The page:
If you believe the nay-sayers, you shouldn’t even consider getting on a plane with a child or baby. And even if you are brave enough to book a flight, the only option is to make it a very short short-haul journey.
There’s no way of avoiding a few meals on board if you’re flying long-haul – if they’re old enough, book a child meal but make sure you have plenty of snacks as well. If you can, eat at the airport before boarding where you can choose something you know they’ll like.
Food and drink for babies/young children is exempt from the usual 100ml rules, although you’ll almost certainly be asked to taste it at security. Pouches travel better than jars and pack extra, as you don’t want to run out at 35,000ft. Most major airlines will heat bottles and food but if your child will drink room temperature milk, it makes travel much easier.
I wouldn’t even attempt a 10-minute journey without some kind of entertainment, let alone 10 hours. But the longer the journey, the more entertainment you’ll need. As well as a few favourite toys/books, something new (ideally cheap and disposable in case it doesn’t survive the flight) is ideal when they’re flagging. Apps and games on your phone/tablet or mini headphones for the in-flight entertainment also help pass the time.
If you’ve got a wriggly toddler, let them burn off some excess energy before you board. An hour crawling around a deserted gate rather than strapped into a buggy might help them tolerate sitting still just a bit longer.
Choose an overnight flight if possible. The fear is that your crying child will disturb the rest of the plane but there’s more chance they’ll doze off at their natural bedtime. The low lights and quiet fellow passengers all help too.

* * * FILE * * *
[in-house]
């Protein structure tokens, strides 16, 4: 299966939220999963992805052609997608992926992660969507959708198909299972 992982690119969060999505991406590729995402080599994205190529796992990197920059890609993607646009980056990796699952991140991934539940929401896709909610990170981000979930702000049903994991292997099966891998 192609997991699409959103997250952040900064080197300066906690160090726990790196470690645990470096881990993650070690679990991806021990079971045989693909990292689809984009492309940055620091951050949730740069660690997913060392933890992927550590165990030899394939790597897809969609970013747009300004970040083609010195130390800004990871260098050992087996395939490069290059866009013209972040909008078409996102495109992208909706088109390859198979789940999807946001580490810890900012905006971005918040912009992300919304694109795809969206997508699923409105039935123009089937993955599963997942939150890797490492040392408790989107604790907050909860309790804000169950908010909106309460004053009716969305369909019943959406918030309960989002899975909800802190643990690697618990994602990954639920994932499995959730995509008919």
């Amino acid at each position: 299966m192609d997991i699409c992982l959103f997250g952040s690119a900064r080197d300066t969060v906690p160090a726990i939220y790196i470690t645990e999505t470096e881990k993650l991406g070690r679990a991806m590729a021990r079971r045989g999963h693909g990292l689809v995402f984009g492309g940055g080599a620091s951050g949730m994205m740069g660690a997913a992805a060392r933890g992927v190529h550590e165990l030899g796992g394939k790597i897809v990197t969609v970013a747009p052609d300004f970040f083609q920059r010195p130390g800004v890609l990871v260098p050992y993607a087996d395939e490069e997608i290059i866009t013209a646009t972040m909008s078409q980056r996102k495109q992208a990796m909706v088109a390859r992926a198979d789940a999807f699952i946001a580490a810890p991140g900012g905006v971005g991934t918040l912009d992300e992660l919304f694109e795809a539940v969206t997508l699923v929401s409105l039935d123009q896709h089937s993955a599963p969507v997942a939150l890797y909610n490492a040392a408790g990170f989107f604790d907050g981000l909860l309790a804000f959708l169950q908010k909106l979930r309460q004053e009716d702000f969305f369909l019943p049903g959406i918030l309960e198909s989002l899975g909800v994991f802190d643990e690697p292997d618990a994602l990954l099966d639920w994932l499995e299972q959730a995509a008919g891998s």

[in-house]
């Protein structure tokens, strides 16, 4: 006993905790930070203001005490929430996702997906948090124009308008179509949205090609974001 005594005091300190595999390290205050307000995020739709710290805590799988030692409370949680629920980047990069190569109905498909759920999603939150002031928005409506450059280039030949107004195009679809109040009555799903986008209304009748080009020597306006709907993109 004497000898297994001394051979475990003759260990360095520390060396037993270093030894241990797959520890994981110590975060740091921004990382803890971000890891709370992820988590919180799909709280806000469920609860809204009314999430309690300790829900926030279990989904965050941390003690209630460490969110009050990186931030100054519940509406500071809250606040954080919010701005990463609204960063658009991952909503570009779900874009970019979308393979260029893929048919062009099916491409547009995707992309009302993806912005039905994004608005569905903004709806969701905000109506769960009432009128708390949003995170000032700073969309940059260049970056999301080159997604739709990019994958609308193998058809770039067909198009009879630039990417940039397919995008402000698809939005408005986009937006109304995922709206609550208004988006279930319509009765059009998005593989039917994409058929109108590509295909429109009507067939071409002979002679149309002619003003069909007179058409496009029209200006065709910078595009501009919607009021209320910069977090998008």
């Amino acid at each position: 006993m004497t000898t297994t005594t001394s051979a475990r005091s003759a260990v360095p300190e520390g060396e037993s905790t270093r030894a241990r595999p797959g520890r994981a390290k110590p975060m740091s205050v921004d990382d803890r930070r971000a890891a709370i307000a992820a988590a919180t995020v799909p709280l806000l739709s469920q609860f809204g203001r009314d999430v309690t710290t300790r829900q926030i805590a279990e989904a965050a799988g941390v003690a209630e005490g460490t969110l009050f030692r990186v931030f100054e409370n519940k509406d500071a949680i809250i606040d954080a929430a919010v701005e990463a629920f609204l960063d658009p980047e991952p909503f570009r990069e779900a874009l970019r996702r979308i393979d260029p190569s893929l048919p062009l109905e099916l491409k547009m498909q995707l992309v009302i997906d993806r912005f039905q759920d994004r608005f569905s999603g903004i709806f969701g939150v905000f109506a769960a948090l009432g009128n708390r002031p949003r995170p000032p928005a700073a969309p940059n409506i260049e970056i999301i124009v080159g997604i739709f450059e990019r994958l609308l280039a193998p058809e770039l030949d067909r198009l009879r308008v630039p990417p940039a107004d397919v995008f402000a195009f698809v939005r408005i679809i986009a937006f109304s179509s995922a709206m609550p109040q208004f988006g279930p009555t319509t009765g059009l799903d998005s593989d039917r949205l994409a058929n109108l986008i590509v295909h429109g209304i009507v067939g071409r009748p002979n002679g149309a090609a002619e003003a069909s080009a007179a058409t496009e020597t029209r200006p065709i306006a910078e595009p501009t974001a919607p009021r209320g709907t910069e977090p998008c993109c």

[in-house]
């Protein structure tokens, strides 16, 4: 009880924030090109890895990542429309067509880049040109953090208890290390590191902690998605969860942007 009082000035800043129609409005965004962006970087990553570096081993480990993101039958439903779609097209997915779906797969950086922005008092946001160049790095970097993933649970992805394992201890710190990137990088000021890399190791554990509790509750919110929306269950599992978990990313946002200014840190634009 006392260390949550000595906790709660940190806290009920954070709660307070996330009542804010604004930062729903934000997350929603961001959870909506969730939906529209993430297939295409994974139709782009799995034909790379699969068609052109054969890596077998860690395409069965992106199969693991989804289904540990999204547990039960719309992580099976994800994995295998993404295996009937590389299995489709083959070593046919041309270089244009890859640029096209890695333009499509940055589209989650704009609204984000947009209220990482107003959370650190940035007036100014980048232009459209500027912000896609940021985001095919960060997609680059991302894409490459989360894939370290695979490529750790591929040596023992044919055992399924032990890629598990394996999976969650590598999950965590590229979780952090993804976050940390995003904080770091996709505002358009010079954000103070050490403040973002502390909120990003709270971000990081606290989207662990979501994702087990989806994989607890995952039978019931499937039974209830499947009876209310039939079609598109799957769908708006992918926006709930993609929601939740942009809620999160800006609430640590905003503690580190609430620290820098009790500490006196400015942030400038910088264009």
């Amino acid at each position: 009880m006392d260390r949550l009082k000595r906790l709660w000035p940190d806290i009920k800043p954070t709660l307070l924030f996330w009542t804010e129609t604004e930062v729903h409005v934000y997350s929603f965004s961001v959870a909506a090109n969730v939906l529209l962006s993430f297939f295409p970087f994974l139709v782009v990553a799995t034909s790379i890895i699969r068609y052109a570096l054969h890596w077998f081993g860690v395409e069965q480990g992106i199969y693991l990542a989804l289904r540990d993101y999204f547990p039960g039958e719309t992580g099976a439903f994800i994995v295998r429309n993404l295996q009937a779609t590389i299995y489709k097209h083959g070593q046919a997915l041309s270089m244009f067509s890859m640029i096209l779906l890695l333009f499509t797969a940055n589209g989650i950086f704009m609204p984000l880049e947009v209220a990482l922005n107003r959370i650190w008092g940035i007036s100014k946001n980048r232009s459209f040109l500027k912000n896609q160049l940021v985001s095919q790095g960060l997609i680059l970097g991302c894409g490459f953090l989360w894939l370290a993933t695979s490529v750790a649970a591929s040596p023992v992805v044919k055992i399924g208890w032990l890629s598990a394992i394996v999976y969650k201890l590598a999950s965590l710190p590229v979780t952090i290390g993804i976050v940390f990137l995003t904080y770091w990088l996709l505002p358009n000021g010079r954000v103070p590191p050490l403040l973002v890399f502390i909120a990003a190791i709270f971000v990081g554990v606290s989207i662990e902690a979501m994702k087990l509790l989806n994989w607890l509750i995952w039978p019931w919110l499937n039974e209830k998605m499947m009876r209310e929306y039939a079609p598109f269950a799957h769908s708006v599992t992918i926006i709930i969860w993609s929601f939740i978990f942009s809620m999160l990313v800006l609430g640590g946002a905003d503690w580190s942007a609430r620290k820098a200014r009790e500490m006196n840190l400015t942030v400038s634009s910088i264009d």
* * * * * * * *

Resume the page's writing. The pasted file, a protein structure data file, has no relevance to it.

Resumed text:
If you’re flying with a young baby, speak to your airline about booking a bassinet, although from six-eight months (depending on their size), this will be too small. As they don’t have their own seat, you’ll be doubling as a pillow. Some airlines will have child belts, but others don’t use them so consider how to keep them comfortable but secure.
The bane of many adult holidays, it’s no easier for children – and as you can’t explain time zones to a 10-month-old, you’ll have to help them adjust. Adapt their normal routine by making small adjustments over the week before you leave so they get closer to the new time zone.
Then stick to the destination time zone as soon as you board, and don’t plan anything for the first day – except trying to get over the night’s disrupted sleep.
Compiled in association with Beebo magazine. A longer version of this article will appear in the Winter issue – read the current issue at www.beebomagazine.co.uk